Brace yourself: Our bodies are not the same after we give birth to our precious babes. No kidding, right? Those stretch marks and newfound sagging bosoms are a badge of honor – and are a small price to pay for the bundles we snuggle – but they can be a source of insecurity. The good news is many post-baby body changes do not have to last forever.
How about them abs?
Talk about change! Stretch marks, weak muscles and sagging skin are sadly commom. But, a more extreme post-partum condition called diastasis recti (DR), essentially a complete vertical separation of your abdominals (rectus abdominis muscle), can also set in.
Correcting a DR is critical for proper functioning of your low back, trunk stability and support to your pelvic floor. The goal is to lessen the gap between your rectus abdominis shortly after childbirth, but if your belly still hasn’t bounced back, it’s not too late. I spoke with one lady who improved her DR 30 years after giving birth!
Here’s a simple exercise you can do to help correct a DR: Lie on your back with your knees bent and place your hands on each side of your abdominals. Approximate your hands, bringing your abs together. Now, gently lift your head and shoulders off the floor. This move reminds the abs where they need to be. I also teach women to do a pelvic floor contraction (kegel) at the same time. This though, takes coordination and practice.
What’s so important about my pelvic floor?
Obviously the muscles that make up your pelvic floor take a beating during pregnancy, and really have to put up a fight through labor and delivery. We all should be working this muscle group, but if you suffered tearing during delivery or an episiotomy, pay attention! Retraining the pelvic floor will aid in continence, support to your internal organs, and facilitate the return of an enjoyable sex life.
To see if you are able to properly contract your pelvic floor, sit on the toilet and begin to urinate. Try to stop the flow of urine and hold for a few seconds. This easy assessment tool is a simple way to teach your body how to coordinate the contraction. Do not try this trick too often. Toileting is a time to fully relax the pelvic floor, so please do not make it a habit. Safely try the contraction while lying down, a few times a day. You can then progress to sitting and finally standing.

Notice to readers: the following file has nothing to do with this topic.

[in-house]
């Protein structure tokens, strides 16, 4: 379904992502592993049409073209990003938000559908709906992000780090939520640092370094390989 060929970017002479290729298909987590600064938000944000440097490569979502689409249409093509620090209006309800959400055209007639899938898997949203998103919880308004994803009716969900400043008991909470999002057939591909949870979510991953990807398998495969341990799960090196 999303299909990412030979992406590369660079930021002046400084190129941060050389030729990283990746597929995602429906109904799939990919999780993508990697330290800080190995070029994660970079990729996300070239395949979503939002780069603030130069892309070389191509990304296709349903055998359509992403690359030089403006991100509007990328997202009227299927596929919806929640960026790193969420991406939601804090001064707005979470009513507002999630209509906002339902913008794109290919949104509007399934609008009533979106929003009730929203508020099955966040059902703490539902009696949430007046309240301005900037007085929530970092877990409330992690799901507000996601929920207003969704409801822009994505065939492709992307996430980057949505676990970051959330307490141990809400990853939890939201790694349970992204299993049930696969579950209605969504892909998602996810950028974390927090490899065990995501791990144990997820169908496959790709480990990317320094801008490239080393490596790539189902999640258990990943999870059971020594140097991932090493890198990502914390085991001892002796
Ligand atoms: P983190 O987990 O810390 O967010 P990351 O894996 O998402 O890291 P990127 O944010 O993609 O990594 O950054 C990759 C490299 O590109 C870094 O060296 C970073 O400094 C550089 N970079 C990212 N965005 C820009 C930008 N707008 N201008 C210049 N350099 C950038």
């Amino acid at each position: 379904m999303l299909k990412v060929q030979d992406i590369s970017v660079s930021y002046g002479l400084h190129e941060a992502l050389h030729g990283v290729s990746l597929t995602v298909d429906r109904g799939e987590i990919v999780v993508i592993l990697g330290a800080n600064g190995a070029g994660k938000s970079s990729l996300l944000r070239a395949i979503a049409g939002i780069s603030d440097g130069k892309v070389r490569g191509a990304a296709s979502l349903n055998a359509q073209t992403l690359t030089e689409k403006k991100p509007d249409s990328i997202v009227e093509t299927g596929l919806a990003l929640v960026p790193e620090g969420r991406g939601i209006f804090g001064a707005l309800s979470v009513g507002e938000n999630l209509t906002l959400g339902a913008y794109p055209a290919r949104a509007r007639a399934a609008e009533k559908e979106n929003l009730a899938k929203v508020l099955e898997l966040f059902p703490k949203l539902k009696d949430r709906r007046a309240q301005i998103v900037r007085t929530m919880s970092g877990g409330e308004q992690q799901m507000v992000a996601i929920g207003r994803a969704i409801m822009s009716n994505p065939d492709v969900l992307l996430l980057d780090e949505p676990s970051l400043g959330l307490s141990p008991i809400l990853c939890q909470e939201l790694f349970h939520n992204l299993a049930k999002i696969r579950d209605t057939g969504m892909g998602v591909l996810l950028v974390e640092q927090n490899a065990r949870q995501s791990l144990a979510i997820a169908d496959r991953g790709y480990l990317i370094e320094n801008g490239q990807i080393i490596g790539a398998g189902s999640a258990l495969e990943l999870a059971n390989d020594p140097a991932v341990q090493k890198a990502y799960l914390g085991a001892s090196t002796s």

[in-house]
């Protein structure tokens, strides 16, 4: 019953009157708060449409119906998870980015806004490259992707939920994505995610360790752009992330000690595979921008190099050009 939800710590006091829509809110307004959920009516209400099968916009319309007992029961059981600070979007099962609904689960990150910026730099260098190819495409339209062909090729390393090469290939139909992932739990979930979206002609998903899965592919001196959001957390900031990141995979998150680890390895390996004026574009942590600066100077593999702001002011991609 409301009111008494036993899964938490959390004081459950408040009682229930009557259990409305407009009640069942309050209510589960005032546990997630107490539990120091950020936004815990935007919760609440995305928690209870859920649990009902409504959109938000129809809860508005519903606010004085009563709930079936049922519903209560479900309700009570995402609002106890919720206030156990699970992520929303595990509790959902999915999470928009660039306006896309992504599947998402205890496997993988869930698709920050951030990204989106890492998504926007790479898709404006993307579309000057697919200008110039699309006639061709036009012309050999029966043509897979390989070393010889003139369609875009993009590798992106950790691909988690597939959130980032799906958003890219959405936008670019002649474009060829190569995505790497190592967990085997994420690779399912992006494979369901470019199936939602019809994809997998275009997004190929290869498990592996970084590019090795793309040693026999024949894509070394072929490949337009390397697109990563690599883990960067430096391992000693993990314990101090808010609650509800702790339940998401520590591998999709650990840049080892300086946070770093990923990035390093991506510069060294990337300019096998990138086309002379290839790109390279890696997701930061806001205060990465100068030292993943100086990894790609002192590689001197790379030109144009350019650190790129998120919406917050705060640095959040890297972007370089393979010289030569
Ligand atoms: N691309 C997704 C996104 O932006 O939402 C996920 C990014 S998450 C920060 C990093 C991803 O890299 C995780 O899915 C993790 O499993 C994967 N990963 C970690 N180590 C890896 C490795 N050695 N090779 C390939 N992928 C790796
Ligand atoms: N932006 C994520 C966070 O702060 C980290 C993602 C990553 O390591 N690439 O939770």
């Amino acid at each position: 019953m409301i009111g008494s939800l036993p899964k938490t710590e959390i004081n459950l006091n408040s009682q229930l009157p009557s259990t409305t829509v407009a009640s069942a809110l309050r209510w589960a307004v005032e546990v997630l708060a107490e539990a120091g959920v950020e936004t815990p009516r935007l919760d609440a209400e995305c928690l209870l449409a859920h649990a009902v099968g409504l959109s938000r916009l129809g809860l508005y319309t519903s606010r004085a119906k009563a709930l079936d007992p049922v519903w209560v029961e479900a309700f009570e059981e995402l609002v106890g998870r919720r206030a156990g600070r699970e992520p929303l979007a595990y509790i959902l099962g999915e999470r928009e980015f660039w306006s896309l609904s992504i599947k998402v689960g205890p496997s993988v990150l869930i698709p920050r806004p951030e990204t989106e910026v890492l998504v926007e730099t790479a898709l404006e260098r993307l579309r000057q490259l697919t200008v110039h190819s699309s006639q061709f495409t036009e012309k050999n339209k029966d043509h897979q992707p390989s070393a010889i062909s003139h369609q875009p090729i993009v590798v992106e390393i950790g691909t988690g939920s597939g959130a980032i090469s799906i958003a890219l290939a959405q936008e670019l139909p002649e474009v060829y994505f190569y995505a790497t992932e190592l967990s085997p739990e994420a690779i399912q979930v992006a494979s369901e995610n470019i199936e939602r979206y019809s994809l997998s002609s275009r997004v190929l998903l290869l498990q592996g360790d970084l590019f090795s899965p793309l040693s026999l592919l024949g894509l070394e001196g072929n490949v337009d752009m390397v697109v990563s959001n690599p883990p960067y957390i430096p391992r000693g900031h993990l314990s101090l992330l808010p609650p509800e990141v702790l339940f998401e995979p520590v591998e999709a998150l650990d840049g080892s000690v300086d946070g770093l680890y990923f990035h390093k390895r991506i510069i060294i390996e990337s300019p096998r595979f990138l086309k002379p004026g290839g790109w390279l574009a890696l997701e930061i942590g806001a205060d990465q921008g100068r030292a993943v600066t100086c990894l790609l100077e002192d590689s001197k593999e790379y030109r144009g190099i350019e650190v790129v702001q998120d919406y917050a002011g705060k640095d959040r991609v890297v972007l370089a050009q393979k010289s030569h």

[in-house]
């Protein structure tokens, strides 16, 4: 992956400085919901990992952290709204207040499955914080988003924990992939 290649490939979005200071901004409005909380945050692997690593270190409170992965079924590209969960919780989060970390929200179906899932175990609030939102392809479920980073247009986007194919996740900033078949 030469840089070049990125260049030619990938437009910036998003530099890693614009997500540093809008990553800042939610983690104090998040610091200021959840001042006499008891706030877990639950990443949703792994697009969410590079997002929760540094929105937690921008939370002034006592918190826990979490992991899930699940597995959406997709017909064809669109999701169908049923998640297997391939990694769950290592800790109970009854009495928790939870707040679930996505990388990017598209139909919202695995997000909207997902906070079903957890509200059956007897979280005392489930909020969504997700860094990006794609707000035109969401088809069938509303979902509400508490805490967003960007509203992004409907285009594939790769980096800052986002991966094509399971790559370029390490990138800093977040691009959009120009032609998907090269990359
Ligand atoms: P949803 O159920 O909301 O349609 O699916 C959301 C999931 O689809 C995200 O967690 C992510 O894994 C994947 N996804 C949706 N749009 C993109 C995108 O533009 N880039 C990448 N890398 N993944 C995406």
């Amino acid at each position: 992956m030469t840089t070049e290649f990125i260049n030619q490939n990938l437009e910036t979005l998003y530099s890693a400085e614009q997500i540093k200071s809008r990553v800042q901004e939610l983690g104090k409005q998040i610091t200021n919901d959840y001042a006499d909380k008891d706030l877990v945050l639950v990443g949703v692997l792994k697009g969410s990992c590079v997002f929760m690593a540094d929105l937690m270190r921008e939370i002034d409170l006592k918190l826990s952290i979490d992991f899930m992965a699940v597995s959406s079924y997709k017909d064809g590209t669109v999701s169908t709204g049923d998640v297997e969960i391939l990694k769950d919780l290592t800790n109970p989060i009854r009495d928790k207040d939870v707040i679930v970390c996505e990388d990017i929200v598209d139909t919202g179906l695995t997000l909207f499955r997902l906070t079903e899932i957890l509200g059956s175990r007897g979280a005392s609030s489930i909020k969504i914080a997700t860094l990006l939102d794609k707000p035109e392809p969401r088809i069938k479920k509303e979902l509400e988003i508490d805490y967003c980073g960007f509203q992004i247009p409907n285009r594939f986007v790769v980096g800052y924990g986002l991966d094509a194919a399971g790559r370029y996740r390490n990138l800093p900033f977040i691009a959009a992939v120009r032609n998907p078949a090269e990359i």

Let’s talk about sex, baby.
Most doctors recommend you wait until your six-week post-partum appointment for clearance to resume intercourse. God bless the women who go to their 6 week check-up and find out they are pregnant! The biggest reason many women hesitate to resume intercourse is pain. Trauma due to spontaneous lacerations, episiotomies, or the use of instruments can cause lasting discomfort. Resume as you feel comfortable, keeping extra lubrication nearby.
When can I exercise?
There is no hard-and-fast rule. Your fitness level before and during pregnancy is a safe guide, but you should also consider any complications you encountered during delivery. Be sure to listen to your body and return gradually. Whether you join a gym, Mommy and Me exercise class, or walk around the block anything is better than nothing. I am a big fan of home exercise videos or free videos off of YouTube, especially if you are on a budget or have limited time to get to the gym.
A few tips: If you are breastfeeding, the best time to exercise is after feeding. If you suffer from a DR, as described above, this needs to be addressed before you return to a high intensity exercise regime, such as Pilates, as some positions may greatly worsen your condition. Not motivated? Exercise can not only help you regain that pre-baby body, but it can help improve mood, energy levels, sleep cycles and urinary incontinence.
The resiliency of the human body is fascinating. If you retrain your body, it will respond. You will be amazed at how quickly you can bounce back when you put in a little effort.
*If you are unsure if you are contracting your pelvic floor contractions correctly, if you have pain with a contraction, or if you experience pain and difficulty having intercourse with your partner, please talk to your doctor or your pelvic floor physical therapist.